Pandemic fallout: Why California restaurants are suing the state

Bay Area

SAN FRANCISCO, Calif. (KRON) – Thousands of California restaurants are cooking up a plan, that would put back some of the money they’ve spent to stay open, back in their pockets. 

The class-action lawsuit would require a number of counties, and the state to give the restaurants back money paid in fees, licenses, and permits. 

There’s no doubt that restaurants have been among the hardest-hit industries during the pandemic.  

Many have had to pay thousands in fees, permits, and licenses to stay open. 

This new lawsuit would look to put some of that money back in the hands of owners. 

Crippled by changing COVID-19 restrictions, California’s 60,000 restaurants have watched their bottom lines crumble during the pandemic. 

“These restaurant owners have followed the law and done what they’re supposed to do but ultimately they’ve paid fees that they should get at least a part of it back,” attorney Brian Kabateck said.

Despite losing thousands of dollars in revenue, restaurants have still been forced to pay thousands in fees, and permits in order to stay open.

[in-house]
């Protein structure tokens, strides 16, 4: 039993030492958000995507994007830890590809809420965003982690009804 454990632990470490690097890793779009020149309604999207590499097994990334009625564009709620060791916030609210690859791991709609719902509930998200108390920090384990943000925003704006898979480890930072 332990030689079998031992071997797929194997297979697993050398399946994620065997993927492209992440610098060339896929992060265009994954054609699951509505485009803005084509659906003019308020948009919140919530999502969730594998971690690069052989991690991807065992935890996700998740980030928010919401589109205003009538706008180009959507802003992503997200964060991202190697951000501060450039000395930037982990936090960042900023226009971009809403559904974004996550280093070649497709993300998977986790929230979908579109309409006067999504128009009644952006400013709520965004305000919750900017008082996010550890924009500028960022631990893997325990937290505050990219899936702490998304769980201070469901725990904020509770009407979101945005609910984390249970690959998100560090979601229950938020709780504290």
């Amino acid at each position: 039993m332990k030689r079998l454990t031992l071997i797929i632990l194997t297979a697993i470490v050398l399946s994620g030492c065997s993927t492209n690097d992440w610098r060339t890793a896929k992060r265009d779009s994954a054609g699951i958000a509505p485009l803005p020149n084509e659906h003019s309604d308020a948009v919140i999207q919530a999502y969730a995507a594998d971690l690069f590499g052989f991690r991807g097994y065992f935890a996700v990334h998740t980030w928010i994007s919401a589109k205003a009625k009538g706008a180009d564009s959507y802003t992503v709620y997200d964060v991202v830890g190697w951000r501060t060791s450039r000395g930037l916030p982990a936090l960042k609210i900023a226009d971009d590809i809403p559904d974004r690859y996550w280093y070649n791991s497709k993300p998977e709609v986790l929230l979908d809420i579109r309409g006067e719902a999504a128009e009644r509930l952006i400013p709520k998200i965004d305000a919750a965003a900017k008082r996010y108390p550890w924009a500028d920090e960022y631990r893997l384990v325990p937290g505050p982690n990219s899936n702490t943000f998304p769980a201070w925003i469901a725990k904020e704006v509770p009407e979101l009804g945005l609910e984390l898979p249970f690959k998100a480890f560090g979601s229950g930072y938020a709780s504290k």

Attorney Brian Kabateck says it’s not fair.  

“It’s simply all about the fees, fees they’ve paid to the government. The same government that’s closed them,” Kabateck said. 

He’s now leading a group of California restaurant owners in a class-action lawsuit, that would require the counties and the state to return a portion of the fees collected back to the owners. 

“What this amounts to for most restaurants is anywhere from a couple of thousand dollars a year to $10,000 on average, but as far as the state is concerned, we’re talking well over a $100 million in fees that’s restaurants pay throughout the state of California in order to operate,” Kabateck said. 

So far, lawsuits have been filed in San Diego, Orange, San Francisco, and Sacramento counties.

The lawsuit is welcome news to Luis Mier.

For 34-years, his family has run La Canasta. Since the pandemic, he says business has dropped by 30-percent, and while he says returning the fees won’t make up for what he’s lost, it will help.

“In the end, it means a lot to these restaurant owners and ultimately in the end, this is just a question of fundamental fairness,” Mier said.

Several counties, including San Francisco, have had discussions on refunding the fees but so far, Fresno appears to be the only one putting the wheels in motion. 

We’re told more lawsuits will be filed in more Bay Area counties, including Contra Costa, Alameda, and San Mateo counties in the coming weeks.

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